Becoming a professional athlete definitely has its perks, but often times there is more involved than fame and fortune. The road is sometimes rocky, but judging by the 2004 NFL Rookie Symposium, the Packers latest draft class will handle it just fine.
All six of the Packers draft picks attended the symposium which was recently held in San Diego, Calif. It's mandatory that all NFL draft picks attend the event designed to give rookies an idea of some of the things they may face during and after their career. This is the eighth consecutive year the four-day orientation has been held for drafted rookies.
League personnel, expert facilitators, as well as former and active players are involved in delivering a program specially designed to give incoming players detailed information about life in the NFL. Although information dealing with a player's active career (league policies, media relations and benefits) is provided, a major part of the symposium focuses on life outside of football.
The program provides work shops on educational life skills such as personal finance, substance abuse, safe sex, gambling, and domestic abuse.
Packers director of player development Edgar Bennett joined the players on the trip to California. According to Bennett, the players appreciate hearing from the facilitators that run the symposium.
"The young guys get to hear from many different people in a variety of areas," Bennett said. "When you have an opportunity to hear from people who were in your shoes at one time and see how they handled it, it definitely helps you as a rookie."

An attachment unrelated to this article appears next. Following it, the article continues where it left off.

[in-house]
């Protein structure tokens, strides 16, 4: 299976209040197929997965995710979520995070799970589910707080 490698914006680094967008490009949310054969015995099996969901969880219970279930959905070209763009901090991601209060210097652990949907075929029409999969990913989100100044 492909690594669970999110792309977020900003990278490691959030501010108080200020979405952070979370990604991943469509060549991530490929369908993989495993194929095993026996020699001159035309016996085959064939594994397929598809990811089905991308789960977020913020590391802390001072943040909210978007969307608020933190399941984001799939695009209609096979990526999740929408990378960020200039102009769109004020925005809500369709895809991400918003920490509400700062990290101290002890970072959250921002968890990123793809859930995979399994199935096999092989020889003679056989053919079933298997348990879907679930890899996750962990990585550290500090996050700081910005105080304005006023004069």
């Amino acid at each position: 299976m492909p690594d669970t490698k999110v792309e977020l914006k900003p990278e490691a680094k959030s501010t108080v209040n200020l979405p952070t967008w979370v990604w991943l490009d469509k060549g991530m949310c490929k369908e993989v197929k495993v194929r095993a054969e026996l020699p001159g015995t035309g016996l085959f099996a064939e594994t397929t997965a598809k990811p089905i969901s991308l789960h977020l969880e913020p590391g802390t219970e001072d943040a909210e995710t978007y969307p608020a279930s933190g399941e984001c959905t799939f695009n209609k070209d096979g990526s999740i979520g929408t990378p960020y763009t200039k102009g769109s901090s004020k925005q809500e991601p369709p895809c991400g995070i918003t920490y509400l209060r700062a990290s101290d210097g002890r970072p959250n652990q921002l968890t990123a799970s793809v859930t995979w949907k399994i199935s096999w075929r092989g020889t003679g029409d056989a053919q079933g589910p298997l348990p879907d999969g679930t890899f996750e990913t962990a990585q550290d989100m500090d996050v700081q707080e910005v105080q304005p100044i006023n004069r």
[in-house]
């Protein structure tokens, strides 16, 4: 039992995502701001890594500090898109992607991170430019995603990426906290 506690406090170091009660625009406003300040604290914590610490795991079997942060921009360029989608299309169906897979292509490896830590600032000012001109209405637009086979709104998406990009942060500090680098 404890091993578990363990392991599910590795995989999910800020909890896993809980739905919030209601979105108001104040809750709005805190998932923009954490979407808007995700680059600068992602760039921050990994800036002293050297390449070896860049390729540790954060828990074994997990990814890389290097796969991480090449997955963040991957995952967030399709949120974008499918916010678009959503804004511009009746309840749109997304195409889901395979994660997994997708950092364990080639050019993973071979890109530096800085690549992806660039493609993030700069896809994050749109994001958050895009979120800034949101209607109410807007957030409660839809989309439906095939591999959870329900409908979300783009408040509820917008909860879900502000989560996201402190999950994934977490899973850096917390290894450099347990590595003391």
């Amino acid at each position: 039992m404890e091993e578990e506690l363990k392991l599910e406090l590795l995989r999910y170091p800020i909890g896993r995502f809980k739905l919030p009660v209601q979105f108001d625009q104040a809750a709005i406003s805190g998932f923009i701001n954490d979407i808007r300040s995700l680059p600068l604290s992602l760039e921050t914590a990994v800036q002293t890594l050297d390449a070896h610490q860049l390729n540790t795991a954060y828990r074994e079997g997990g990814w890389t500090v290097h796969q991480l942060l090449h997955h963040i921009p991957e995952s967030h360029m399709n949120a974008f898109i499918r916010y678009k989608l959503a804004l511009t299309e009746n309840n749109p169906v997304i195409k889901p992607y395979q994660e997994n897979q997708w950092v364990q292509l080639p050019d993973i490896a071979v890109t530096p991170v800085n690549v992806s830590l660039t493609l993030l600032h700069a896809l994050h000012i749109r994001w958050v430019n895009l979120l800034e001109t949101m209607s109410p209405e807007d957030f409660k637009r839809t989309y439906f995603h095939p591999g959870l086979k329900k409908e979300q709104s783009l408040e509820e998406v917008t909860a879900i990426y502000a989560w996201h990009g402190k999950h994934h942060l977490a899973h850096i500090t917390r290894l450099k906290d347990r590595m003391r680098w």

Several speakers, including Houston Texans general manager Charley Casserly, former Minnesota Vikings receiver Cris Carter and current Kansas City Chiefs running back Priest Holmes offered their perspectives on NFL life.
"It was an overall good experience," said rookie Scott Wells, a seventh-round draft pick. "They gave us a lot of information we needed to know and it gave us a chance as rookies to bond a little bit in the sessions we had. The question and answer segment with former players was very helpful."
The Packers' draft picks picked up the information quickly as they placed second overall -- behind the Buffalo Bills' rookies -- in the Ultimate Rookie Challenge, a trivia session based on the information covered throughout the weekend.
Punter B.J. Sander, the Packers third-round pick out of Ohio State, felt the competition was definitely worthwhile.
"All the teams are matched up against one another in the challenge," Sander said, "and it's great when you can place as high as we did because that builds team chemistry.
"We received advice from some players and coaches that told us what to expect in our careers. They wanted to make sure we were educated on financial aspects and when you are a rookie that is beneficial. Overall, it was very informative."
Bennett was pleased with the team's results.
"Our players took notes, paid attention and made the most of the information that was given to them," Bennett said. "It was a clear reflection of the group and the type of guys our staff wants to bring in here. They did a fantastic job in the program."